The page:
An Open Letter to American Klitschko Haters

21.07.05 - By Peter Cameron: What is it with you Americans, eh? Honestly, why can't you admit that Vitali Klitschko is the best heavyweight in the world? And for that matter, why can't you accept that the number one heavyweight in boxing's blue ribband division is a European? In the not too distant past, many, if not most, of you refused to recognise Lennox Lewis as the top man, and now you refuse to accept the talented Vitali Klitschko.. What does a heavyweight have to do to gain the recognition he deserves, other than be an American? I am not a devoted Klitschko fan, and I acknowledge that he clearly has many faults. For starters, his stilted style is awkward, as well as unpleasant on the eye, and his recent inactivity, is a huge frustration to boxing fans.

I would never dream of mentioning Klitschko's name alongside those legendary champions of the past, such as Jack Johnson, Joe Louis or Muhammad Ali. Yet, Vitali Klitschko would still beat, probably comfortably, any of the other contenders at this point in time. His power and size, combined with decent hand-speed and a granite chin, (remember him absorbing those murderous Lewis upper-cuts, as if they were being thrown by a kid) make him the most formidable fighter in the division.

As for those of you who say he has no heart, apparently highlighted by his quitting during the Byrd fight, I challenge any of you to complete a round of boxing with a torn rotator cuff. Klitschko proved his courage with his barn-storming, high octane performance against Lewis. Despite a shredded face and eyes blinded with blood, Vitali fought on and on and on, and was distraught when the contest was finally stopped. He showed against Lewis that he has the heart of a champion, in my opinion.

I personally think that Vitali is certainly the most exciting heavyweight belt holder at present, which is why his inactivity is very frustrating. Actually, I still don't understand how journeyman Danny Williams was given a shot at Klitschko on the back of beating a washed-up shell of a fighter in Mike Tyson. And, I have also heard rumours that Klitschko may take on Kevin McBride next, which really would rile me. I hope I will not hear from Klitschko's camp that McBride is a credible opponent, rather than a glass-jawed, technically inept fighter in an even lower league than the likes of Ruiz and Williams.

However, with last week's ruling that Vitali Klitschko must fight the winner of Hasim Rahman vs. Monte Barrett or face being stripped of his belt, I suspect McBride's opportunity has passed. A fight with Rahman would particularly interest me, because "The Rock" and his fans still think he is a genuine contender. My prediction would be a Klitschko win by knock-out, and I'd expect a similar outcome against Ruiz, Byrd and probably Brewster. For all his faults, Klitschko is the best of the current crop and also probably the most exciting to watch.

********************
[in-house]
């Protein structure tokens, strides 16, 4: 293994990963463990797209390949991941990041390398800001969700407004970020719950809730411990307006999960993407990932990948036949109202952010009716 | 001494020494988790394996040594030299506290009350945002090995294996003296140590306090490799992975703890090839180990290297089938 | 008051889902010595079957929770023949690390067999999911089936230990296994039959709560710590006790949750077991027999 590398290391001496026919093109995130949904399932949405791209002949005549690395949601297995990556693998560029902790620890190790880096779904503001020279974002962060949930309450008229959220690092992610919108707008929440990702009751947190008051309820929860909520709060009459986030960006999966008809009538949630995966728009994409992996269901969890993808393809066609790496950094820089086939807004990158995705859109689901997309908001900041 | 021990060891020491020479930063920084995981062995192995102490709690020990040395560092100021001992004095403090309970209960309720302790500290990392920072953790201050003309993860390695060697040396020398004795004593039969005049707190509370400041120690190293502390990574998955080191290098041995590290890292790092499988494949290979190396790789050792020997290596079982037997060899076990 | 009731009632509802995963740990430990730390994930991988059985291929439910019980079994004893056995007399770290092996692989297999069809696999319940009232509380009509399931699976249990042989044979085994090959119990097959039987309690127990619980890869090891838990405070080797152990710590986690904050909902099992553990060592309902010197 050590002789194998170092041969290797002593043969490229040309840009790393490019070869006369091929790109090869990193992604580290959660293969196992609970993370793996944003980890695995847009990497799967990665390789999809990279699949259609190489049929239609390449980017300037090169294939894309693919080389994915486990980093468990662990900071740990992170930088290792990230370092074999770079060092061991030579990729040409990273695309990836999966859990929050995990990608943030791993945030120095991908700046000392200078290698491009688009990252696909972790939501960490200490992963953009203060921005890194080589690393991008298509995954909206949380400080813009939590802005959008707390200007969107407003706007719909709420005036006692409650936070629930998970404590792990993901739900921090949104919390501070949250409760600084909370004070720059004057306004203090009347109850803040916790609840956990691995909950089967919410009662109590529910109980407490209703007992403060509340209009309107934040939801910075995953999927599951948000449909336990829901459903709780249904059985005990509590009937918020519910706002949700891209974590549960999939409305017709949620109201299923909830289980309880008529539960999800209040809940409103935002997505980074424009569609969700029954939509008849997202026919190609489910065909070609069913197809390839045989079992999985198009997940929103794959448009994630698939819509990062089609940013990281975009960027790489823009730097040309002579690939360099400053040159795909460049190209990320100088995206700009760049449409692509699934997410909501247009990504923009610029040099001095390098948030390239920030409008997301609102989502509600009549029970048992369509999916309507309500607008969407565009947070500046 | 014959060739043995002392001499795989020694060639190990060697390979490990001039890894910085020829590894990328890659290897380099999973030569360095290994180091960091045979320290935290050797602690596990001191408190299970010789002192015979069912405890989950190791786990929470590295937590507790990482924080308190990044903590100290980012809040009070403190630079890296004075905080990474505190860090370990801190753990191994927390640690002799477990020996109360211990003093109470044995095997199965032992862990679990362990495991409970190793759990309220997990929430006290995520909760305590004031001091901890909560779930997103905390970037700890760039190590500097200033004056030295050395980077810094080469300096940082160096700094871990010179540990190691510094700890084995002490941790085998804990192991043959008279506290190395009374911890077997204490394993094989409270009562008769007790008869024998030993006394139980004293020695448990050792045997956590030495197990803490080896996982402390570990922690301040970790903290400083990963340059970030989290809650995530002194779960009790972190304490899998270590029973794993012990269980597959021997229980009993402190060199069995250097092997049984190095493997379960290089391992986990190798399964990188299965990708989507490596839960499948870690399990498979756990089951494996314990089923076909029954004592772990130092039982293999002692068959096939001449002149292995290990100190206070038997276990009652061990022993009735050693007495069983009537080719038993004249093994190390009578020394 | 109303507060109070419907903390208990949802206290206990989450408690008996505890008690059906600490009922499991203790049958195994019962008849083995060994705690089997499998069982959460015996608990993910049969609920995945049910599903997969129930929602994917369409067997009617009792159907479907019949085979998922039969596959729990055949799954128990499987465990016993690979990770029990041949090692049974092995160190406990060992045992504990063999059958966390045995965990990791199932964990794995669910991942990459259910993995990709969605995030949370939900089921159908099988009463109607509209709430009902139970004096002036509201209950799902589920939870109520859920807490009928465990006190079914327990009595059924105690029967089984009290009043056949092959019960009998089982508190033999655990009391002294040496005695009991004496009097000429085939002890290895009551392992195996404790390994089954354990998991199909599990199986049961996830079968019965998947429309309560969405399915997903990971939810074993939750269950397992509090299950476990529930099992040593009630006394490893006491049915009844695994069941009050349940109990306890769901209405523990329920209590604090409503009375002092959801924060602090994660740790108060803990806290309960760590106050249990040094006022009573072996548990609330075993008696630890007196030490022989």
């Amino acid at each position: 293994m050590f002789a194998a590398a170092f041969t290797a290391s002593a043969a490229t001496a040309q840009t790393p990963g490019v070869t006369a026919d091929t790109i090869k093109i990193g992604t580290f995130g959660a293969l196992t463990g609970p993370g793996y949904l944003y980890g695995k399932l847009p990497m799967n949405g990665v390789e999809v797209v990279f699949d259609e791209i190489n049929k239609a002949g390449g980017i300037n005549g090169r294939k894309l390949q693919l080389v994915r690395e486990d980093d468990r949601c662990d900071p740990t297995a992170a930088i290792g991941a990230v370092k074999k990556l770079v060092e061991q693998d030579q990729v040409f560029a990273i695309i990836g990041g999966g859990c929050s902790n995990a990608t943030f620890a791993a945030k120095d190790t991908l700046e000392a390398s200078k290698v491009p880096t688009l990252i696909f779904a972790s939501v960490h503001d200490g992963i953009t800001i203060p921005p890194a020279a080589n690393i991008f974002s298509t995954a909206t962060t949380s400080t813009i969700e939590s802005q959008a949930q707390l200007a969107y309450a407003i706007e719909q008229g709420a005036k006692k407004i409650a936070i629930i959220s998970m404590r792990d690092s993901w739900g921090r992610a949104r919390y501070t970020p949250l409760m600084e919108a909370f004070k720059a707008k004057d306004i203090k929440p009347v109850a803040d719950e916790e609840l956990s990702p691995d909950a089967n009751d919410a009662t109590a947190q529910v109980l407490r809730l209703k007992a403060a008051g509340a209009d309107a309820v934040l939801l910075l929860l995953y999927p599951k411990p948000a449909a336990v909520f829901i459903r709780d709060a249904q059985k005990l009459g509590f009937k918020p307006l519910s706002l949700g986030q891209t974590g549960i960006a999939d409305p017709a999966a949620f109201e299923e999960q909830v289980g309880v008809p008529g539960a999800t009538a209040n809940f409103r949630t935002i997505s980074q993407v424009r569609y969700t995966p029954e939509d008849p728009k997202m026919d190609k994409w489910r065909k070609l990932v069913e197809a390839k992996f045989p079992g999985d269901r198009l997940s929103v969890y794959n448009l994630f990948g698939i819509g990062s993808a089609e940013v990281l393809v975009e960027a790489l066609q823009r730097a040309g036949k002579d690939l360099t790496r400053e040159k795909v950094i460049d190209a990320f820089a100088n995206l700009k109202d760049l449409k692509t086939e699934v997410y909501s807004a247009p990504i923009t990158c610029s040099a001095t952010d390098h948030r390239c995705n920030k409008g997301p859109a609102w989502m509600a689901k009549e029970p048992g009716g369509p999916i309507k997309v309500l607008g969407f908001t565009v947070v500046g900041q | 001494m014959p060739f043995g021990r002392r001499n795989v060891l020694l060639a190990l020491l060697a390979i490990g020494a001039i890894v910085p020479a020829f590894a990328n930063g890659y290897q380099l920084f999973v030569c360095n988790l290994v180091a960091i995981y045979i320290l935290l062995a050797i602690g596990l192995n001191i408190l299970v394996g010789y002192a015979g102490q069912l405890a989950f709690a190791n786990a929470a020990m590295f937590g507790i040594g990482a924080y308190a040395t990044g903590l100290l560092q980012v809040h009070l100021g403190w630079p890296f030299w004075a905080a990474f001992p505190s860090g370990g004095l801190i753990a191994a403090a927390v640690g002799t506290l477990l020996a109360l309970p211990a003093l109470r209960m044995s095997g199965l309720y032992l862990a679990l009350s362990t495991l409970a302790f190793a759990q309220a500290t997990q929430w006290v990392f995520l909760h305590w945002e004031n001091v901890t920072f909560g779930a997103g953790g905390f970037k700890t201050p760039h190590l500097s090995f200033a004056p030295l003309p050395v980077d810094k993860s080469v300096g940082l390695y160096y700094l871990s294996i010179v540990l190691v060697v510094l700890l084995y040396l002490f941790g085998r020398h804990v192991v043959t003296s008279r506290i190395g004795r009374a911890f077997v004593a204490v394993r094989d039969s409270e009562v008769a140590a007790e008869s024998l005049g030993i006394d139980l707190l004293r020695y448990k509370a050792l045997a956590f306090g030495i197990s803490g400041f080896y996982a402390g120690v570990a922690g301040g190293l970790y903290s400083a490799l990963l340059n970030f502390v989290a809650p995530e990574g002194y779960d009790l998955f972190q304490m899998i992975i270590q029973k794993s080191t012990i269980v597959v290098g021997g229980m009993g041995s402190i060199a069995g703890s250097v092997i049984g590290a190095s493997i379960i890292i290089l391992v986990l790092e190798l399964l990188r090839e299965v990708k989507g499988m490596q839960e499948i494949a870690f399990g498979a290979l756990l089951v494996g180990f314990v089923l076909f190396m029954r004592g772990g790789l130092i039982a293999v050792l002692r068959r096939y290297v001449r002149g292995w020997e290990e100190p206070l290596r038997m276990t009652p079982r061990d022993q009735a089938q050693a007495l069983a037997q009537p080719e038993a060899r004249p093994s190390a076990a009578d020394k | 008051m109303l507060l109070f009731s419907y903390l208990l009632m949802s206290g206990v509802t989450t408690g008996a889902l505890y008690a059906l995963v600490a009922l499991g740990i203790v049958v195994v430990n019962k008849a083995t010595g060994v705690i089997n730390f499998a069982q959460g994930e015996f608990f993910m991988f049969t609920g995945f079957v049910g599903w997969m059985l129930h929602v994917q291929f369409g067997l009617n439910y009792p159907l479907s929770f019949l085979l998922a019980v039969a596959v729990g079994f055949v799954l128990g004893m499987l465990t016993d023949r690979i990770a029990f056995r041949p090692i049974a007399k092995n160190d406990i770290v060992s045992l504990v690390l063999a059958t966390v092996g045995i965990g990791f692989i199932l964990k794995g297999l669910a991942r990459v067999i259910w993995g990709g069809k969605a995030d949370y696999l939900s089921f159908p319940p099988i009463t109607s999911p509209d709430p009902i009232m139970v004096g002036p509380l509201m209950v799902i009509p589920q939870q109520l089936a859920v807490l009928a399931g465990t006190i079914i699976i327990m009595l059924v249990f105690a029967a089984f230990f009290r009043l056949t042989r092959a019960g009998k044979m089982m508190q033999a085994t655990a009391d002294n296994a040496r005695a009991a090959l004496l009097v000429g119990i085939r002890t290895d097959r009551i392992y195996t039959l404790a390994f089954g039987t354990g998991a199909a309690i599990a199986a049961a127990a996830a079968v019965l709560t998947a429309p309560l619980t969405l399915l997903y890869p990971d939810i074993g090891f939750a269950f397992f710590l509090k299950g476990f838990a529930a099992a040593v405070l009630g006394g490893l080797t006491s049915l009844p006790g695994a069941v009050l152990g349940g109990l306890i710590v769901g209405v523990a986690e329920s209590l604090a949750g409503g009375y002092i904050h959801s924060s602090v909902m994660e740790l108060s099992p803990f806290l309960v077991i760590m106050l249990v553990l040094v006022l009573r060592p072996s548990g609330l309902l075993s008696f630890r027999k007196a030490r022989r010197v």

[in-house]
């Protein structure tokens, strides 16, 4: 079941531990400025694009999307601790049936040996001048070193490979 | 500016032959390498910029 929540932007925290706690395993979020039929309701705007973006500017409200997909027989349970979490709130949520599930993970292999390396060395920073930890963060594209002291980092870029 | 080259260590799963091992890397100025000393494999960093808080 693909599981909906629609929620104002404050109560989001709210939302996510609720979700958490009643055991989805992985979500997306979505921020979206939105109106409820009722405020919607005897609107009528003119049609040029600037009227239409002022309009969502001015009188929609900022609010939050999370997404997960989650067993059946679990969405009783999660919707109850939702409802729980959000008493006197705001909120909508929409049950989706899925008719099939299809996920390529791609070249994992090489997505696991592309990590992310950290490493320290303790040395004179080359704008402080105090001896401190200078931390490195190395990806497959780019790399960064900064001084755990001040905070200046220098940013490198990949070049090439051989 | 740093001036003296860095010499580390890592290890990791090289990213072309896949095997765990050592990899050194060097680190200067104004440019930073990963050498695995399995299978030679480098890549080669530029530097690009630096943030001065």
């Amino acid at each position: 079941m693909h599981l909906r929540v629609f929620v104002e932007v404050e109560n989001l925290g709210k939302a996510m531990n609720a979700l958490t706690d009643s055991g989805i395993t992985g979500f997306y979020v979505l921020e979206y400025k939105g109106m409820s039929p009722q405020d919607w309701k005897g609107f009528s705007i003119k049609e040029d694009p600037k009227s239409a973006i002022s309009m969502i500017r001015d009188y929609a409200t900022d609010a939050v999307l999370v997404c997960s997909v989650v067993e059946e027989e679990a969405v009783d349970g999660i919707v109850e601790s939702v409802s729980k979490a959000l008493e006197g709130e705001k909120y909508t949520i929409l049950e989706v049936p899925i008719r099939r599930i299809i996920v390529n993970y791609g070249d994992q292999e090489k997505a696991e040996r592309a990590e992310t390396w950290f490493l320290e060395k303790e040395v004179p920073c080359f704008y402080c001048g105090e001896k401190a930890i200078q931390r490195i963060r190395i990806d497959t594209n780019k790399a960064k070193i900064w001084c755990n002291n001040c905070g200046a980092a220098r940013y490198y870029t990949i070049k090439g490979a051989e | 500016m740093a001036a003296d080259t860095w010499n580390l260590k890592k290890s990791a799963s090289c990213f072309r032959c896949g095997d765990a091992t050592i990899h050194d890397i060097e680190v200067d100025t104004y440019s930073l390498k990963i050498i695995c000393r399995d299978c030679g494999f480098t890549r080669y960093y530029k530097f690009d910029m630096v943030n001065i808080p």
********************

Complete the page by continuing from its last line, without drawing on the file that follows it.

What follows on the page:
Vitali's record is pretty faultless, in all honesty. Ignoring the loss to Byrd (he was way ahead on points when it was stopped), his only defeat has come to the great Lennox Lewis, Vitali was unable to continue because of that awful cut. Vitali's record, 35-2, 34 KO's, which is a much more impressive knockout ratio than any of the other contenders. On the other hand, Hasim Rahman has already lost 5 times, including a vicious knockout loss at the hands of Oleg Maskaev in 1999. Monte Barrett's record isn't great, either, and contains a one-sided beating by Wladimir Klitscho, that ended with Barrett getting floored five times! And has a heavyweight champion ever had a poorer record than John Ruiz, who's been beaten by two middleweights and KO'd in 19 seconds by David Tua! Meanwhile, Chris Byrd's knockout ratio is the worst of the bunch, with only 20 of his 38 wins coming by way of knock-out. None of these men have credible records to be considered major forces in the heavyweight division. You may not like this, but there's no denying that only Vitali Klitschko passes this test, while the others fall far short of the mark.

It is no wonder America fails to produce decent heavyweights anymore, when so much money is to be made in the much safer careers of basketball and football. It may be the case that we have seen the last of the great American heavyweights (whether you believe that man to have been Tyson, Holyfield or even Riddick Bowe) and we have to turn to other areas of the world to continue the legacy of the most famous title in world sport. Already the next wave of rising stars is appearing from the
poverty-stricken townships of Africa and tough neighbourhoods of down-trodden Eastern Europe.

Perhaps this is justice, given the way America has treated its heavyweight heroes of the past. Jack Johnson was vilely abused purely for the colour of his skin; Joe Louis was rewarded for his efforts by being mercilessly thrown to the tax man; and it took the rest of the world to point out how great a man Ali was before America finally came to accept him. These were three of the greatest fighters of any generation. Perhaps America doesn't deserve another great heavyweight, considering its treatment of these great men.

Vitali Kitschko is not a great heavyweight and the division is probably as poor as at any time in history. Heavyweights are simply too large these days to be mobile, fast and exciting to watch. A 19 stone man can't dance around the ring for 12 rounds, throwing lightening punches at a frenetic pace. Perhaps future heavyweight champions will never be able to recapture the aura of those legends of the past who held the title. Therefore, I say let's enjoy the best there is, and that is Vitali
Klitschko. Viva Vitali!

Article posted on 22.07.2005

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